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How Peter Kay became one of Britain’s best-loved comedians

Peter Kay (ITV)
Peter Kay (ITV)

PETER KAY is one of Britain’s best-loved comedians.

His 2010 tour is in The Guinness Book of Records as the most-successful comedy tour of all time, having entertained an incredible 1.2 million people.

Peter was the first comedian to sell out 10 nights at London’s O2, and his autobiography is the best-selling British biography of all time, shifting 600,000 copies in the first two months alone.

And on top of all that, his DVDs regularly break sales records and he’s had three No 1 hits, including (Is This The Way To) Amarillo.

But when he picked up two BAFTAs for his hit sitcom Car Share last month, the Lancastrian said: “We’re very honoured to make people laugh. That’s it.

“It’s just nice to do comedy — it’s a lovely opportunity in this world today to make people laugh. That’s a simple thing.”

Peter won a BAFTA for Car Share (Stuart C. Wilson/Getty Images)
Peter won a BAFTA for Car Share (Stuart C. Wilson/Getty Images)

The dad-of-three still lives in his home town of Bolton, and credits that for much of his success entertaining people of all ages, which is often based on picking up the little absurdities in everyday life.

He turned down lucrative offers to host prime-time Saturday night TV shows so he could stay close to his northern roots.

“I don’t want to be away for weeks on end,” he explained.

“I would have regretted being stuck in London on the phone to my family every night saying: ‘I’ll be home soon.’

“That would have outweighed any joy I had doing the show.

“I like to be low profile and keep my head down. I still go to the Co-Op Late Shop for a bottle of Tizer.

“Sometimes people will say: ‘Oh, I’m surprised you’re in Staples buying a big plastic box — I thought you’d have a servant to do that for you.’

“I’m thinking: ‘What are you talking about?’

“I still go to Tesco, I still do my big shop, I think you’ve got to.

“You can’t be agoraphobic, you’ve got to live your life — I think you’d go insane if you didn’t.

“When you live a normal life and keep your ears pricked, you hear all sorts of funny things.

“I’m interested in the hysteria that comes with joy. That may seem a bit old-fashioned now, but I like it when it feels like it’s a big family gathering for everyone to have fun.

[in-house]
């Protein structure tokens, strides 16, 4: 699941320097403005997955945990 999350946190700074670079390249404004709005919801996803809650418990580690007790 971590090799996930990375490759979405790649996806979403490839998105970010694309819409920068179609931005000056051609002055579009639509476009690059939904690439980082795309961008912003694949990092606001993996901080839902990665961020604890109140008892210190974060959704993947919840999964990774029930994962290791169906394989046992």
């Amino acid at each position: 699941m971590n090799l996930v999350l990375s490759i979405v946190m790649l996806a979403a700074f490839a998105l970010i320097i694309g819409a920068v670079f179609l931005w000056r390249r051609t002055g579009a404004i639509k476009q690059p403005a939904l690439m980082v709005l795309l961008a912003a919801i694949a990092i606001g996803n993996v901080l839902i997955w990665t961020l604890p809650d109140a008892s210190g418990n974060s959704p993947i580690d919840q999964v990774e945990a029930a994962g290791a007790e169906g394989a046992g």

Queen Elizabeth II meets Peter Kay and Jimmy Carr backstage at The Diamond Jubilee Concert (PA Archive)
Queen Elizabeth II meets Peter Kay and Jimmy Carr backstage at The Diamond Jubilee Concert (PA Archive)

“I’m not saying that comedy shouldn’t be offensive, though — there are a lot of comedians I like that are absolute filth!

“But for me it’s always been simple — my mum would kill me if I said something she didn’t like anyway.

“She says: ‘You shouldn’t say this, you shouldn’t say that. If that woman finds out you’ve said that about her, she’ll never speak to me again. Don’t swear. Take that out!’

“And you know what? I always do. My mum would belt me if I went too near the knuckle!

“It’s nice when I suddenly find out I’ve got three generations of the same family in — you’ve got the kids, the parents and the grandparents all buying their tickets,” said Peter.

“People love the idea of having a good laugh and three generations of one family can do that together at my show because they know they won’t feel threatened.

“My humour isn’t blue. They’re not thinking: ‘Oh my God, he’s being so rude and I’m sitting next to my nan!’. They can relate to my humour.

“The greatest comedy is a mirror. Look at The Royle Family, people watch it and say: ‘That’s us, that is!’

“The smallest, apparently-mundane details of life are what tickle me, like the fact you are always left with that tiny sliver of soap and the sticker when you use Imperial Leather.

“The funniest thing on TV is You’ve Been Framed. You’ll never top the sight of a pensioner falling over at a wedding!”

Peter Kay and Sian Gibson in Car Share (Matt Squire / BBC)
Peter Kay and Sian Gibson in Car Share (Matt Squire / BBC)

Peter’s path to success has been a long one.

His first job was in a toilet roll factory and he also worked in a bingo hall, which he used as the basis for his award-winning sitcom Phoenix Nights.

He even combined part-time work as an usher in his local cinema during his early days before having to make the decision whether to give it a real go when the cinema closed.

And he doesn’t take his success for granted, saying: “It’s a hard thing, because if you say to someone you’re a really good writer or a really good plumber they’ll go: ‘Oh, great, good for you.’

“But if you say you’re funny they go: ‘He’s a bit big-headed isn’t he? Come on, make us laugh.’

“I can’t rest on my laurels. Most comedians fear one day someone will say: ‘You can’t do this. Come back to Netto and stack boxes.’”


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